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Intelligent Music

Software for Apple Macintosh

After the Jam Factory comes "M", an advanced music composition and manipulation system for the Mac. Jim Burgess investigates a variation on the theme of MIDI recording.


After Jam Factory comes a music processor that permits real-time manipulation of a performance by controlling a wide range of variables.


LAST MONTH, WE took a look at the Jam Factory software for the Apple Mac, and if you thought that that program was a trend-setter, just wait until you get your hands on this one... Seriously though, M (also written exclusively for the Mac) is totally without precedent: never before have composers had a tool like this.

Overview



M IS DESCRIBED in its promotional material as "an intelligent instrument" and an "automatic composer". These terms succeed in at least indicating the direction of the program. Describing it accurately in a review is a challenge, but here goes.

M uses four independent Patterns to record basic musical material such as notes, chords and rhythms. The content of each Pattern can be determined by a variety of musical input options including Real and Step Time Recording, as well as M's unique Pitch Distribution feature, described in full detail later. Each Pattern may be assigned to play out to any combination of MIDI channels with a comprehensive and versatile software routing system.

Once you've loaded M's four Patterns with the basic musical material you desire, you can manipulate the performance of your composition with a wide variety of interactive real-time controls - it's like an electronic conductor of sorts.

The sequential order in which notes are played back may be altered with a variety of options, tempo dividers are available to offset the relative timebase of one Pattern to another, and Patterns may be transposed independently. The MIDI channel routing and sound programs used by each Pattern may be changed instantly, and dynamic ranges and note densities for each Pattern may be altered at will. Furthermore, a unique "Cyclic Editor" can be employed to alter the duration, phrasing and accents of each Pattern with a powerful graphics-based grid system.

Pattern Groups A to F are available to select different sets of patterns, permitting the user to switch between different sets of musical phrases at will.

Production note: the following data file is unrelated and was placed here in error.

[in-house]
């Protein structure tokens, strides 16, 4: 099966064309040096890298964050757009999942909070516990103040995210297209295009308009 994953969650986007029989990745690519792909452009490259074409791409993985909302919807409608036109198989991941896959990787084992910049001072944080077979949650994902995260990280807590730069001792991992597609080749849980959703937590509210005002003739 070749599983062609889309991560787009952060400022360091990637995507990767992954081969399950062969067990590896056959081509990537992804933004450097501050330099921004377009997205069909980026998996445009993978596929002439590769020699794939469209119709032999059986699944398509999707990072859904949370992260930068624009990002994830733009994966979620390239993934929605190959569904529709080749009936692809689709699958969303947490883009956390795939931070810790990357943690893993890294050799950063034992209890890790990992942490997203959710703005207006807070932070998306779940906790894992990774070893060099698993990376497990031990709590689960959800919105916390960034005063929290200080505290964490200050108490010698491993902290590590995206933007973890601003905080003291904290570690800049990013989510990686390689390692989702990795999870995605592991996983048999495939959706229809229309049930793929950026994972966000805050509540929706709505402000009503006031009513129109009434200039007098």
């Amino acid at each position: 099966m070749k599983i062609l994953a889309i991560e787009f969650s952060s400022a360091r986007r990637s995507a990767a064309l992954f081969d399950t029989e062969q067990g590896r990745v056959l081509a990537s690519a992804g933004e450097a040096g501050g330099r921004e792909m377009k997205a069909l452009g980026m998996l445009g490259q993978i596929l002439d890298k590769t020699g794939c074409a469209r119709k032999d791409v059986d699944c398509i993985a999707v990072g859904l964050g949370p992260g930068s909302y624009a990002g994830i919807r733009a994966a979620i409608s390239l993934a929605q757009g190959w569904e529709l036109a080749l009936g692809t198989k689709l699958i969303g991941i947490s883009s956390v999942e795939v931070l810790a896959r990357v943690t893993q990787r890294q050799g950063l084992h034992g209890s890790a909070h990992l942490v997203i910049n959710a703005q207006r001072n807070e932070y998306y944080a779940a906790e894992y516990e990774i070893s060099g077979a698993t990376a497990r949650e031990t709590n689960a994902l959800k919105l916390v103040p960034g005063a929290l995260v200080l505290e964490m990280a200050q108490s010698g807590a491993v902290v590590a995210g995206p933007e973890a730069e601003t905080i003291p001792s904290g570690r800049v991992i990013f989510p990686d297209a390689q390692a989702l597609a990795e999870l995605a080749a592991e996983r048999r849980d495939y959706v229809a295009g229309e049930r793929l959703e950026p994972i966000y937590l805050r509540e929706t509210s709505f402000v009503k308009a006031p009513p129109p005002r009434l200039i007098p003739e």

And if all that wasn't enough, a "Snapshot" may be taken of the entire screen at any time to store the desired performance parameters as a screen icon, and let you change an entire set of parameters instantly.

Finally, an electronic conducting grid is available that lets you use the Mac's mouse to change just about any combination of these parameters using a two-dimensional X-Y system. The possibilities are mind-boggling.

When you load the program, you are confronted with a dazzling display of unusual-looking Mac graphics. Like Jam Factory, M has a single master "page"; however, it uses a variety of windows that can be moved around the screen at will. Additional windows "pop out" when you call up the appropriate functions (users of Mark of the Unicorn's Performer sequencer program will be familiar with this type of display).

Although this can make for a somewhat cluttered screen at times, it offers simultaneous, instant access to literally every control M offers. This is especially important because so many of M's features are real-time controls that you need to get at while the program is playing.

M has five main windows. The Input window is used to determine the effect that one or several MIDI controllers has on the program, while the Patterns window is used to select the various parameters that are associated with M's four musical Patterns.

Most of M's powerful music-processing functions are contained in the Variables window. Any combination of M's performance parameters may be altered in real time by the Conducting Grid window on the upper left of the screen. Finally, the window on the right of the screen is used to take screen "snapshots" of M's performance parameters that can be assembled into completed "photo albums".

Patterns



THERE ARE SEVERAL different ways of loading M's four Patterns with music. Now, real-time recording is similar to playing in parts to a regular sequencer, but M's handy Step Time mode is also available, complete with a host of graphic icons to edit with. And you can move backwards and forwards through a phrase while you're working on it.